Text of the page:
Cheap Replacement Parts – is this possible?
One of the most lucrative trades to be in nowadays is the knockshop or panelbeating industry. Its one thing to have insurance, totally another when insurance refuse to pay out and you end up with a ludicrous bill for windscreen replacement. Notice how the dealer replaces parts that aren’t required, you get billed by an unqualified person at qualified rates, how time and time again you feel ripped off but aren’t in a position to do anything about it. I classify myself as being technical but not street smart – meaning I can see something coming but get checked (as in check mate) time and time again. If you think you are different then think again – everyone these days is being screwed over. The only way to really deal with it is to know your rights (yeah, yeah – we all think we do) but better still know the company you are dealing with. The company is one thing, a dodgy employee totally another. So I am a stickler for punishment and I am tech savvy – I pity those that aren’t. So here we have parts-ring.com – your voice on things that matter. If you do feel that a certain company deserves credit then list them here. Reply to this post by registering and add their name to the registrations base. Tell us how good they are. As street unsavvy as I am I can tell you that in most cases an educated person would more than likely not try to rip you off. That’s my experience. This is not always the case, its my own experience. Talk nicely, build your own profile and make a decision.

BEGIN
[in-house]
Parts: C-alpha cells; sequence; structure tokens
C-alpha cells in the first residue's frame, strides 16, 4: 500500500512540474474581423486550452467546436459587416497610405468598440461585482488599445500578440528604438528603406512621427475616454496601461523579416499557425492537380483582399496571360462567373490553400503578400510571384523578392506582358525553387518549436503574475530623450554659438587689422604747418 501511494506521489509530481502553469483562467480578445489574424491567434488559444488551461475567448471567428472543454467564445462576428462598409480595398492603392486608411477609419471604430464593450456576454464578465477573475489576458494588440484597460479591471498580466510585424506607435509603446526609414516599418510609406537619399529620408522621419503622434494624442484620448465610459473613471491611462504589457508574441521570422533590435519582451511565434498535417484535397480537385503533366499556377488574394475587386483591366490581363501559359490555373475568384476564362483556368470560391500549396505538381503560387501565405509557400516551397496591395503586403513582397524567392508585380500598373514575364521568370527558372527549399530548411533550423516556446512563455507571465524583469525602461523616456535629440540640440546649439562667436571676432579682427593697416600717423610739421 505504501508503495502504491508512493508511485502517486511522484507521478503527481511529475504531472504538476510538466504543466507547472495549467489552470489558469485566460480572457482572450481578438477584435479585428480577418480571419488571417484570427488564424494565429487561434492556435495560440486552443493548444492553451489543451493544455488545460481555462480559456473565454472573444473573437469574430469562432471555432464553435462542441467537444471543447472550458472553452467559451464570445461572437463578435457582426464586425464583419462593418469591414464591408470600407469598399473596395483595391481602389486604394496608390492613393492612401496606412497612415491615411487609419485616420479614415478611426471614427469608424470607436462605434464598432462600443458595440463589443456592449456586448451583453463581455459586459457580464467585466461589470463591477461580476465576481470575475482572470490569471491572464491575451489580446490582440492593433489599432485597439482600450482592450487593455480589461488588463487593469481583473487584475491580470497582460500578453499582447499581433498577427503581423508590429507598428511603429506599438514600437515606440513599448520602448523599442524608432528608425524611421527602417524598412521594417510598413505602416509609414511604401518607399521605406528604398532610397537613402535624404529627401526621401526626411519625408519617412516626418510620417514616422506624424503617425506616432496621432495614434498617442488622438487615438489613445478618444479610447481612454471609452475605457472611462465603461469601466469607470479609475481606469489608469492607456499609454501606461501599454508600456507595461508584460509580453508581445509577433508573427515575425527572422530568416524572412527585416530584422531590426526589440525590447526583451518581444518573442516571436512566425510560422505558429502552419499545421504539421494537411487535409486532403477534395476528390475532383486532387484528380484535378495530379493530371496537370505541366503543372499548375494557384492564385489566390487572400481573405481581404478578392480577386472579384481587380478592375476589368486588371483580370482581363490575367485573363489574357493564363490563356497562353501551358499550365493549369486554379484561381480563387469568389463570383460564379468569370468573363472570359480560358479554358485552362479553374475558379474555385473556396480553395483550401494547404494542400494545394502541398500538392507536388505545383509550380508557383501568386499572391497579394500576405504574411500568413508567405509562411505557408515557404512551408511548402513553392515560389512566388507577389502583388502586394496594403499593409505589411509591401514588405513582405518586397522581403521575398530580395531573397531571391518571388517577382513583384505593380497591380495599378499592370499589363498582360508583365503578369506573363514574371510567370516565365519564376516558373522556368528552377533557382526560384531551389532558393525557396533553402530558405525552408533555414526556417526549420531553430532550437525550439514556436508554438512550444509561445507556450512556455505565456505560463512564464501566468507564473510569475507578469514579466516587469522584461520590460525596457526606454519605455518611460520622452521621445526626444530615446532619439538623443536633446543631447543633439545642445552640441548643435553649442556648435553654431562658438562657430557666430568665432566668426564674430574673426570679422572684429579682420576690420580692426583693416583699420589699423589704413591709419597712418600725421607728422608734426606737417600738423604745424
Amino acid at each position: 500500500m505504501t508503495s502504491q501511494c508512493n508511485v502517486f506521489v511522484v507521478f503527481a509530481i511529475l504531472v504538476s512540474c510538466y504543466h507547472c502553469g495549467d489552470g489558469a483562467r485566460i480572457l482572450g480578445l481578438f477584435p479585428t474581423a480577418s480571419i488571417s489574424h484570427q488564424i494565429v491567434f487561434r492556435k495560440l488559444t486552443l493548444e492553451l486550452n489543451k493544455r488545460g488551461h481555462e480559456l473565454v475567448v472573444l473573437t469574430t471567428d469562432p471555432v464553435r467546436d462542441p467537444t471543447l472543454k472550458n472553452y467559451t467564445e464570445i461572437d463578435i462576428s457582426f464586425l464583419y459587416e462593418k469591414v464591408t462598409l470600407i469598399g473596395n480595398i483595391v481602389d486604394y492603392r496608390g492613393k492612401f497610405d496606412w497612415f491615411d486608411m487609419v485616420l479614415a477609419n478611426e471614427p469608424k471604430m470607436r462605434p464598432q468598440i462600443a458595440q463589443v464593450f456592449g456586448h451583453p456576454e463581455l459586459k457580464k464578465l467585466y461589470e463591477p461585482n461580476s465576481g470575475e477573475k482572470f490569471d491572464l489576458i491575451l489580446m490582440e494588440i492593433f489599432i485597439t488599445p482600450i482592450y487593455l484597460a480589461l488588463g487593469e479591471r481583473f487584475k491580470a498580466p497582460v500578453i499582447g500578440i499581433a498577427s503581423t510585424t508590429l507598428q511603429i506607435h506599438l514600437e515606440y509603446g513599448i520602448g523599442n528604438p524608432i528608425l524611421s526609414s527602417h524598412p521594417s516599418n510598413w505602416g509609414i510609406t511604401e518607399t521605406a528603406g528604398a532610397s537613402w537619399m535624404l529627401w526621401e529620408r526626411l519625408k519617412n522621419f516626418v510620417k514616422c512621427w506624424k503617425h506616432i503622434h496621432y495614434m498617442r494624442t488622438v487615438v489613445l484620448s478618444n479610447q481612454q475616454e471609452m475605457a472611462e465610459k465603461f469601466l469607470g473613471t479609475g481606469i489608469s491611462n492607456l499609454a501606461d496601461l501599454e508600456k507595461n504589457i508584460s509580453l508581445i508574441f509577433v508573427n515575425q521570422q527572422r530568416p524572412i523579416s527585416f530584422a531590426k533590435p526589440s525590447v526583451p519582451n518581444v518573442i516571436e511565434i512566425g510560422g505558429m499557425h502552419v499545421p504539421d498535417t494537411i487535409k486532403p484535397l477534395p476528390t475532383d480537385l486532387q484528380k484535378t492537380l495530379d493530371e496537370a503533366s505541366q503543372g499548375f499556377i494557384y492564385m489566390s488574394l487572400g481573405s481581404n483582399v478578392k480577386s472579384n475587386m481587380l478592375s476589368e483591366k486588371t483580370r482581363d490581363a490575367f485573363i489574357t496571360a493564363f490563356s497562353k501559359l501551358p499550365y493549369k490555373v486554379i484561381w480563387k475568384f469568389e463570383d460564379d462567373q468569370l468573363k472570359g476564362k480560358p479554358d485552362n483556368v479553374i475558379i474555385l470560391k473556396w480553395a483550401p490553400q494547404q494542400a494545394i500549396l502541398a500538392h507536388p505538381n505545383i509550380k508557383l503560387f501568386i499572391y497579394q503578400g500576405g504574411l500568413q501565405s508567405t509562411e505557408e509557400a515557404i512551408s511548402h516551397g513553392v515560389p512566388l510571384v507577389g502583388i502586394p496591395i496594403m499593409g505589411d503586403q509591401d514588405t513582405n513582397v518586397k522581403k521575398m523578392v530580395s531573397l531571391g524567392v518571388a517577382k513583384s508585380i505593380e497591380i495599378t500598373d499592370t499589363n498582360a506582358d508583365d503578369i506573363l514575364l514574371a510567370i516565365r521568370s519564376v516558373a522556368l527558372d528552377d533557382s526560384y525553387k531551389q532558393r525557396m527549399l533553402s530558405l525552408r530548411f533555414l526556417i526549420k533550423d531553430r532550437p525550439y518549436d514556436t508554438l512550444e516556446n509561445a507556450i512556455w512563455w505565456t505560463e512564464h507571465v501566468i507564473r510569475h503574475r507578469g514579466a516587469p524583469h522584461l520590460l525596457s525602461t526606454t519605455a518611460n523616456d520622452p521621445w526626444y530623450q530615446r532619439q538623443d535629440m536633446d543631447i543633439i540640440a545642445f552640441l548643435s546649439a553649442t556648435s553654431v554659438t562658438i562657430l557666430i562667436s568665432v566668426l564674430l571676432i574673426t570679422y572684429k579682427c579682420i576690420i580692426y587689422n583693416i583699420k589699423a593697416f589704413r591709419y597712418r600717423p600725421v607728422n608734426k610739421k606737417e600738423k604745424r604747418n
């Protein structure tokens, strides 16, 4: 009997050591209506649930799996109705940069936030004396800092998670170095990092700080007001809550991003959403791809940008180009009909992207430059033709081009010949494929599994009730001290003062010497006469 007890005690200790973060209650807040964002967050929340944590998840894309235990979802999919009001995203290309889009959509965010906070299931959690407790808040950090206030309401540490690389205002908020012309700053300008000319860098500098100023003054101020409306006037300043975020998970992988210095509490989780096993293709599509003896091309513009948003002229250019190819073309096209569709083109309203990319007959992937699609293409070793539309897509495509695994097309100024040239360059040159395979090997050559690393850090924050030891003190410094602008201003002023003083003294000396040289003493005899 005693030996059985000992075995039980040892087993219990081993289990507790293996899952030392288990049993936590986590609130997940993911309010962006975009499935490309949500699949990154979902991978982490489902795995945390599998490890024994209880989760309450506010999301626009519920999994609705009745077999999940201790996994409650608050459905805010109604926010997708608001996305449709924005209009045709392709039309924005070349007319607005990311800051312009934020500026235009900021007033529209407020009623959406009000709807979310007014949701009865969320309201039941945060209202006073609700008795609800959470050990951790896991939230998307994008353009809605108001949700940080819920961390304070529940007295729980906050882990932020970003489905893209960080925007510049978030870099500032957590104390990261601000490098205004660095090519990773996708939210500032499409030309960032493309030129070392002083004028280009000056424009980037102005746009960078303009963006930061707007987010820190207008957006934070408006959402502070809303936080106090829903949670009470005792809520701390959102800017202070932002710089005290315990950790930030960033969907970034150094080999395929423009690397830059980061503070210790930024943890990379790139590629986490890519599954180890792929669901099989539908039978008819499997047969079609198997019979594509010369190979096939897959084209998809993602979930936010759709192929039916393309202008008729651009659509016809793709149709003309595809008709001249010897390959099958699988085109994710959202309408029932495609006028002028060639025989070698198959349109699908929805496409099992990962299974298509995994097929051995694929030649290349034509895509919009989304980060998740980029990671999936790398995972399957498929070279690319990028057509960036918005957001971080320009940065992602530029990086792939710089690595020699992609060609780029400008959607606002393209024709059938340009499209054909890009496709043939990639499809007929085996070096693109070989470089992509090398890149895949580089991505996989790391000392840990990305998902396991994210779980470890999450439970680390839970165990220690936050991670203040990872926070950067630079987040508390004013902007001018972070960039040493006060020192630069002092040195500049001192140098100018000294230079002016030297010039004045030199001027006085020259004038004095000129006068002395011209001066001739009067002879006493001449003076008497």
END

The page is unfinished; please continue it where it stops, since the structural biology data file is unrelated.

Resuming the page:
Build your own conclusion here but I forewarn: There are two market sectors at play here – the high margin and the low margin. Both of them have their own select list of crooks but by and large the biggest selection are in the auto trade – this encompasses motorcycles and your 4 wheeled vehicle.
One of the biggest rip offs in the auto industry are replacement parts for the electronics, or motorcycle chains and sprockets. Often all that goes faulty in the electronic circuit is a protection diode – yes that is why it is there, brushes on alternators, brushes on starters and loose wiring. Alternator pricing these days is absolutely ludicrous and its certainly not the price of copper wire alone causing this. I don’t know the inflation figures for getting replacement parts but it is higher than 10%.
By shopping around the user (you and me) can sometimes score not just bargains but the goods at a realistic price. If not then opt for a Chinese knock-off.
The Computer Industry
Have you noticed how today you will purchase a laptop cheaper than five years ago but with a huge gain over performance. The auto industry sadly lacks in this respect – more robotics, more plastic, less overheads but the final product is more expensive. How many middlemen in this scenario? Professional audio equipment – look at our gripes as to why Behringer get a bad rap when compared to more expensive equipment with the same performance. The electronics industry has grown substantially in magnitude over the last ten years – the auto industry nearly folded in our last and sadly current recession.
Motorcycle Chains and Sprockets
So we don’t get lambasted by the proprietors of thousands of motorcycle dealers throughout the world I will refrain from mentioning company names. All motorcycles except the shaft drive units need to have a chain and a set of sprockets. These are not only form part of the drive chain and are directly related to your own safety and others on the road, a degenerated drive chain takes off wallops of power and if not tensioned correctly will wear quicker and cause even more power loss. Not looking after chains and sprockets is also a money spinner for biker dealerships. One thing is certain though – there will come a time when you need to replace and it is not cheap. No, you cannot just replace the chain and neither one socket. You replace the whole lot.